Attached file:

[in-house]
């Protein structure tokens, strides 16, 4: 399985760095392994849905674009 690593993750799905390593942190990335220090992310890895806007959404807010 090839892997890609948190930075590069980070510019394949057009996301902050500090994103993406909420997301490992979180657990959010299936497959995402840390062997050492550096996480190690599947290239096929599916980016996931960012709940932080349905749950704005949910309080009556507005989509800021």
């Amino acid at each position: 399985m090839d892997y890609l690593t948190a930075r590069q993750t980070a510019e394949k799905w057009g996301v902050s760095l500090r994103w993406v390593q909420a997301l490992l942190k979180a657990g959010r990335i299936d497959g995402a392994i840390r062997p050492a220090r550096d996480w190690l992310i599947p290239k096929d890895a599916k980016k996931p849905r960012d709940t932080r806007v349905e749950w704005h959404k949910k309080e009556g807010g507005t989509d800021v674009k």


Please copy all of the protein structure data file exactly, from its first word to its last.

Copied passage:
[in-house]
């Protein structure tokens, strides 16, 4: 399985760095392994849905674009 690593993750799905390593942190990335220090992310890895806007959404807010 090839892997890609948190930075590069980070510019394949057009996301902050500090994103993406909420997301490992979180657990959010299936497959995402840390062997050492550096996480190690599947290239096929599916980016996931960012709940932080349905749950704005949910309080009556507005989509800021």
């Amino acid at each position: 399985m090839d892997y890609l690593t948190a930075r590069q993750t980070a510019e394949k799905w057009g996301v902050s760095l500090r994103w993406v390593q909420a997301l490992l942190k979180a657990g959010r990335i299936d497959g995402a392994i840390r062997p050492a220090r550096d996480w190690l992310i599947p290239k096929d890895a599916k980016k996931p849905r960012d709940t932080r806007v349905e749950w704005h959404k949910k309080e009556g807010g507005t989509d800021v674009k």